Osama bin Laden makes his appearance. It is one of the many places where this book of fact-filled history becomes like a page-turner novel. Rogan is a master of weaving personal story into regional history. I loved it. Bin Laden enters the story almost by stealth. The thing that so emboldened Bin Laden was the decision by Saudi Arabia to allow American troops to come onto Saudi soil on the way to liberating Kuwait - 'the biggest shock of my life' (563), he is reputed to have said. This is what 'rallied the country's Islamists into action' (562). Supposedly, Bin Laden had written to the Saudis and said he could mount an army from among those whom had driven out the Soviets in Afghanistan and they would drive Sadaam out of Kuwait - but 'the letter was ignored' (562).  Bin Laden called for jihad, committing his life to ridding the Muslim world of every vestige of an American presence - and we all know what happened next.

I feel inspired
I met some amazing people in its pages. There are at least a dozen movies in this book.

Where do I start?

What about a guy called Muhammad 'Ali, an Albanian who became 'master of Egypt' in 1805 - and then whose family line ruled until 1952! Or, Abd al-Qadir (nineteenth century, Algeria) - 'it is no exaggeration to say that he was a legend in his own lifetime' (142) in the way he outwitted the brutal French colonial power - at the age of 24, for more than a decade. Then there is Abd el-Krim (twentieth century, Morocco) who organised a five year rebellion from the Rif Mountains that led to 'the worst defeat of a colonial army in Africa in the twentieth century' (277).

What about Fatiha Bouhired in Algeria? 'Oh, hang on - they did make a movie about her.' It is called The Battle of Algiers. Women pop up more often than one might expect in a book about the Arab World. What about Huda Sha'rawi facing down the British in Egypt in 1919? More recently, there is Hanan Ashrawi (Palestine). 'A brilliant woman of great eloquence from a Christian family, Ashrawi was the antithesis of the stereotype of a terrorist that many in the West associated with the Palestinian cause' (587). She was just too smart for Israeli Benjamin Netanyahu.

The pages on Abdel Nasser (Egypt) are compelling. 'No Arab leader has exercised such influence on the Arab stage before or since' (363). One story stands out. The USA defaults on a loan
for the building of the Aswan Dam. Nasser needs cash - in a hurry. Within 24 hours he comes up with this plan to nationalise the Suez Canal and create a revenue stream. He is to give this speech in Alexandria. He instructs his Colonel Younes to walk in and take over the Suez Canal offices during his speech - but only if he hears the mention of the name 'Ferdinand de Lesseps' (architect of the Suez Canal) in the speech. That is the signal. Nasser electrifies the crowd with a speech dripping with nationalist fervour and talk of taking back the Suez Canal. 'Ferdinand de Lesseps' is mentioned a dozen times (some listeners wondered why someone Egyptians dislike figured so prominently in the speech!) - just in case the Colonel was sleeping, I guess. By the time Nasser reaches the climax of his speech, 'the canal was securely in Egyptian  hands' (378) and then the international community had an almighty fit, leading to the 'Suez Crisis'. In the end Nasser lost - but it is 'the classic example of a military defeat turned to a political victory' (382).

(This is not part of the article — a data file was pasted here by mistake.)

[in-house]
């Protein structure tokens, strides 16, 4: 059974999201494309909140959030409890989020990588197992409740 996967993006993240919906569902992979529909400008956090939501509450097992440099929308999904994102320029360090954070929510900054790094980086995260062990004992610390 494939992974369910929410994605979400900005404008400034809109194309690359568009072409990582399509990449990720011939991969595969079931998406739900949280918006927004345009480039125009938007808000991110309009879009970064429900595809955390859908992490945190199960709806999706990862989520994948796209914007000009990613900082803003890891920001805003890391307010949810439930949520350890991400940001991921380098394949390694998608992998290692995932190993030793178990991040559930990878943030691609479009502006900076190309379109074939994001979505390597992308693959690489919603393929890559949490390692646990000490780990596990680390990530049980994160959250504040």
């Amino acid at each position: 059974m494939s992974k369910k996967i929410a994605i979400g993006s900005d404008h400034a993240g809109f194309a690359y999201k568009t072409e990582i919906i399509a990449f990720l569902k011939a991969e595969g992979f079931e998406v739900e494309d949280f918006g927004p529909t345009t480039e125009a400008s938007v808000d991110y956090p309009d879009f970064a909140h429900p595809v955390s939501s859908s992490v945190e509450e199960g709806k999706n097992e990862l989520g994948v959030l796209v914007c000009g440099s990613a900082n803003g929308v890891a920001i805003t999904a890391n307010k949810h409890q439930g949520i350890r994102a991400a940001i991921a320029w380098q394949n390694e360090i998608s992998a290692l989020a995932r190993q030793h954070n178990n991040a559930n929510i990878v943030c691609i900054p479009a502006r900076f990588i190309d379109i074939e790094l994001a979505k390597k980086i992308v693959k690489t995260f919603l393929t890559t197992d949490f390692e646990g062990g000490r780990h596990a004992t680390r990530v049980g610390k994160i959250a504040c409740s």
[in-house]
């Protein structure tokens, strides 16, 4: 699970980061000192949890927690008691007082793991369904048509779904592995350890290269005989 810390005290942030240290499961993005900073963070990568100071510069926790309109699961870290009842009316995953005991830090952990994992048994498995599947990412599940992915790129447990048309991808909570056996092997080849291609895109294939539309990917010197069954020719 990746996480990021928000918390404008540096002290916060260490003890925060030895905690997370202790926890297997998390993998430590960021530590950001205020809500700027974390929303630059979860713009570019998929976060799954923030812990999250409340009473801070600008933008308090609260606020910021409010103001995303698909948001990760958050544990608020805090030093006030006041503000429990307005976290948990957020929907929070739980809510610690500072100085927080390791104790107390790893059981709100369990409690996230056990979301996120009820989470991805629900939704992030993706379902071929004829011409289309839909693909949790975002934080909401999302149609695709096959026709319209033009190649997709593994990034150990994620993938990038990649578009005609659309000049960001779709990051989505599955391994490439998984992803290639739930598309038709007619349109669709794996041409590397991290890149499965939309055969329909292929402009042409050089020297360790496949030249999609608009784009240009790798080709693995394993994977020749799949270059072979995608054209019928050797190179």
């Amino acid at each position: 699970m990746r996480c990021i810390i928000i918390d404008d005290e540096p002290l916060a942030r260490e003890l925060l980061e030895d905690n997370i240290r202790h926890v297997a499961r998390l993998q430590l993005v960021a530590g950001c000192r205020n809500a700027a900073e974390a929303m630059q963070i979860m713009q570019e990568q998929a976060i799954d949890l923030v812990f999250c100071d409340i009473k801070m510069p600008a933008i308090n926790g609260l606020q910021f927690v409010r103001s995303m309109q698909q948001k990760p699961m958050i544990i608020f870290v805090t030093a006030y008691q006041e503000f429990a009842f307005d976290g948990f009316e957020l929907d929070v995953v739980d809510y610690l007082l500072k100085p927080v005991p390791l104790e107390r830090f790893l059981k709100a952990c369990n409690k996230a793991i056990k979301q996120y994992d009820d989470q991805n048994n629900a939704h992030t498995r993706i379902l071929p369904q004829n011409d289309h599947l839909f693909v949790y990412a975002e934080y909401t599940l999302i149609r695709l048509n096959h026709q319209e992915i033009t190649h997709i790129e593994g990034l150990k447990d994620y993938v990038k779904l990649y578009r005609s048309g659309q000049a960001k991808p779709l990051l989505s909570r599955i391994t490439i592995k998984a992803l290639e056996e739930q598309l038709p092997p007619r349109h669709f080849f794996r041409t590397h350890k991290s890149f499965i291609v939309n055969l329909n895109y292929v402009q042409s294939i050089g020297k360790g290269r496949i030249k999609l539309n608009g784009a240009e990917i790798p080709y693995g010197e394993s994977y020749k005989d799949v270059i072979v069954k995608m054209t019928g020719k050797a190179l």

I also love the story of the (Henry) King-(Charles)Crane Commission organised by President Woodrow Wilson. [NB: King was President of Oberlin College, founded by Charles Finney, at the time]. It was a six week listening exercise which moved around the Arab World in 1919. Amazing. The British and French wanted no part of it. It is possibly the high point of the US involvement in the Middle East. They heard quite clearly that a Jewish national home in Palestine could not be reconciled with 'the civil and religious rights of existing non-Jewish communities in Palestine' (201). And the Europeans' response (still the big geopolitical players)? The report was 'an inconvenient document ... shelved without further consultation' (201). It was not made public until three years later when Britain and France had finished helping themselves at the Arab land buffet. I want a movie.

Boutros Boutros-Ghali is another person I enjoyed. A Coptic Christian, with a wife from a prominent Jewish family - he was drawn into Anwar Sadat's inner circle in the staggering journey towards a peace treaty with Israel. The guy later became the Secretary-General of the United Nations.